Living with a serious physical handicap in one of the world’s most industrialised nations – Italy – is hard enough for people with disabilities and family who care for them. But on top of that they’re afraid of what national health reform might do – which many in Italy say is long overdue. They could certainly do with more help. Luigi has amyotrophic lateral sclerosis. His wife attends to his needs. The system will not pay for nursing service at their home because his condition is not considered to be in an advanced stage yet.
Gina Brunori said: “Financially, this disease is disastrous: you end up losing everything you had. No matter what your occupation was, it’s over now”.
Luigi Brunori said: “More importantly, you feel like you are a burden. The moment you get the disease, you become a burden for everybody. That’s what you really feel.”
Today, Luigi has an appointment at the hospital. Gina is his loving porter. She borrowed a friend’s car to carry what they need. She has to do everything.
We go to where parents with disabled children are protesting in front of parliament. An average Italian family with a member who can’t manage on their own must spend around 7,000 euros per year to assist them. But the politicians have largely ignored this.
Protester Toni Nocchetti said: “We are here is because no one is talking about disabilities in this election campaign. We hear about football players, coalitions, hardship, past dictatorships, improbable scrapping of property tax… But we haven’t heard a single word by any candidate on disabilities, even though it concerns more than three million Italian citizens.”
Prime Minister Mario Monti fuelled a controversy when he said the future of universal health care in Italy is at risk. Public spending on this in 2011 was just over seven percent of GDP, which was lower than in France, Germany or Britain. But economic growth in Italy has been weak for many years, even before the debt crisis struck. And the system is three quarters publicly funded.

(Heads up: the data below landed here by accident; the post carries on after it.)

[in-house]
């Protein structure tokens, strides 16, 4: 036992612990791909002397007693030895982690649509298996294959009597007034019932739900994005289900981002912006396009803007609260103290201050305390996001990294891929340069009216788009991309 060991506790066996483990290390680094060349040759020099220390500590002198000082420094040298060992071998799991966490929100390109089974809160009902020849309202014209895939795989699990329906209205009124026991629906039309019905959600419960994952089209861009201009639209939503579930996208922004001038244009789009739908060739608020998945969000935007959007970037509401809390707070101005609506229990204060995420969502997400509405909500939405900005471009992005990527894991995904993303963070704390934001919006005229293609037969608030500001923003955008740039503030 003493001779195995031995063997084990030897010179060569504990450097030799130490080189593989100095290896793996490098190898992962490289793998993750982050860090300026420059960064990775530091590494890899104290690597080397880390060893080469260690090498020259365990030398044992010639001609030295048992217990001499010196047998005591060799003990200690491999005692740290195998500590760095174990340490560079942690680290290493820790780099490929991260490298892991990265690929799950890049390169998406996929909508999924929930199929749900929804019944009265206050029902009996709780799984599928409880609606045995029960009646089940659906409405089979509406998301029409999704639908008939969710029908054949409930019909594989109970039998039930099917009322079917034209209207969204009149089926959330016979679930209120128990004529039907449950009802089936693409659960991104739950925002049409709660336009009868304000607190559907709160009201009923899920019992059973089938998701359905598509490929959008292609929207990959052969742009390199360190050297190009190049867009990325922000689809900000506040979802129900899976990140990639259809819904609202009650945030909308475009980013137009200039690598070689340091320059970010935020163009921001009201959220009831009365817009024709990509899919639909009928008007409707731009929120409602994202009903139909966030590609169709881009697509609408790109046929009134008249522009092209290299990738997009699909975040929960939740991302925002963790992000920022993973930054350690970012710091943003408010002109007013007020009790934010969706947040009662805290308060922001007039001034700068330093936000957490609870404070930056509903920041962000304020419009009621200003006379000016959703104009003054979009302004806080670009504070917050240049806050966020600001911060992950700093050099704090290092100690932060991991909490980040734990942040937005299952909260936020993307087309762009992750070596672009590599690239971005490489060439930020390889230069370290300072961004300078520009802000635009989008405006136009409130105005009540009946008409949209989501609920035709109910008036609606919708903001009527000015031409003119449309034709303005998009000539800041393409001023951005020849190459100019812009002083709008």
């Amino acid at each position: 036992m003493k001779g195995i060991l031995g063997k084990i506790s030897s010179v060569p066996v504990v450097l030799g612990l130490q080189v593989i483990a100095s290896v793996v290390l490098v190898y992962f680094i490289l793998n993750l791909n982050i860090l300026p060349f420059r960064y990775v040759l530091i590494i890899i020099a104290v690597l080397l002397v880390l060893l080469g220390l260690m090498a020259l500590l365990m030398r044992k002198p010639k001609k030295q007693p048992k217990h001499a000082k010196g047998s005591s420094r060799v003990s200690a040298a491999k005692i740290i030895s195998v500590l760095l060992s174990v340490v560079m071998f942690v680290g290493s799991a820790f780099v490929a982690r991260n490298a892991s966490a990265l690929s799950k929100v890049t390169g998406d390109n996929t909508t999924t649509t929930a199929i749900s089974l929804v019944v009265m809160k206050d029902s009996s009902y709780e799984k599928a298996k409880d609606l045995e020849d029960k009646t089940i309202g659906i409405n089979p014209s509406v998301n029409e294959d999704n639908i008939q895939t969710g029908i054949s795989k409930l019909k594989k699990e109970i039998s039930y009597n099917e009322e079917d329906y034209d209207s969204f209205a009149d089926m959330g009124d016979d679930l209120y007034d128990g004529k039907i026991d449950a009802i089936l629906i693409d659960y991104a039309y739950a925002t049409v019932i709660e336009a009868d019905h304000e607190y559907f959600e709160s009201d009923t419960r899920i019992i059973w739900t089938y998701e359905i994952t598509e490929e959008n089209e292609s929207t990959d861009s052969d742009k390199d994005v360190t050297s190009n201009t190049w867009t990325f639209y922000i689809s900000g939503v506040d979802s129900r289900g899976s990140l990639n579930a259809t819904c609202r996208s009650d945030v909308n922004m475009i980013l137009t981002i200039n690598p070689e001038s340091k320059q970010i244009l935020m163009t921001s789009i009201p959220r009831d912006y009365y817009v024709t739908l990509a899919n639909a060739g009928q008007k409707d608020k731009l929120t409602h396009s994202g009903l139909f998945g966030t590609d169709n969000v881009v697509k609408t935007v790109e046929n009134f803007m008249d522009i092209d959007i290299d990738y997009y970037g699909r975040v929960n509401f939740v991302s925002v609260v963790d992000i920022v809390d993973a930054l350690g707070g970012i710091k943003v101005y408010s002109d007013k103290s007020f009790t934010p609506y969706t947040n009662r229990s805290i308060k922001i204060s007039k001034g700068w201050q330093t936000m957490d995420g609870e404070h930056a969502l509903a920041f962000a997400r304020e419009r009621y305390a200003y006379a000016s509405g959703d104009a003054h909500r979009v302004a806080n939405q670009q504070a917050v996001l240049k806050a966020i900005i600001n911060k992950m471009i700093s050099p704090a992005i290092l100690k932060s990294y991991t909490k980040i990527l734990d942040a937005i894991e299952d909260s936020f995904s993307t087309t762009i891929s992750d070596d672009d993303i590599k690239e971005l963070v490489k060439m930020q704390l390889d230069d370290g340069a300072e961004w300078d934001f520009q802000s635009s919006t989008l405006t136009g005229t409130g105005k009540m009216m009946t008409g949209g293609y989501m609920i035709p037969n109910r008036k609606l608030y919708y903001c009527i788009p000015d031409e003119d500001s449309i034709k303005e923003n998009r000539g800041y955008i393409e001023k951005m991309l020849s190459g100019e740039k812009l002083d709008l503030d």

Economist Federico Spandonaro at CEIS University of Rome Tor Vergata said: “With the public debt we face today, we can’t assume that the system will continue providing services free of charge to all its citizens. We must find other ways to subsidise universal health care – which remains a great achievement – while we update the system.”
In Lazio, as in many other Italian regions, health care is the main weight on the public budget. The San Filippo Neri hospital is an excellent medical centre, especially for heart and neurosurgery. But these departments are both under threat of being shut down.
Cardiovascular chief Massimo Santini said: “What went missing is transparency. The real medical experts on the ground, who take care of the patients, who talk to them, who talk to their families, who know the real problems of the system, have not been asked for an opinion. As usual, a technical decision has been imposed on us, from the top down, by finance experts rather than healthcare experts.”
Cuts have been suspended until a new regional council is in place, but hospitals in Rome have been prevented from hiring. Doctors are working unpaid overtime. There is also the matter of the price list for medical therapies; it hasn’t been revised since 1997. This has created huge differences between Lazio and other regions.
Dr Maria Alessandra Mirri said: “In Lazio, radiosurgery treatment costs 600 euros, in Lombardy 9,000 euros. For every Lazio patient who decides to go to Lombardy for treatment, the region of Lazio has to pay the bill for 9,000 euros. The patient himself must pay all the travel expenses, while also enduring the trauma of travelling. The cost of all this moving around is huge!”
We asked why a patient from Lazio would go to Lombardy for his treatment.
“We have a waiting list here. We have the equipment, but not the people to run it. All of Lazio’s hospital equipment is being used at half capacity.”
It would be of great help to Italians like Luigi and Gina, who struggle with a severely debilitating disease, to have national political and practical attention paid to better coordination between medical care and social care.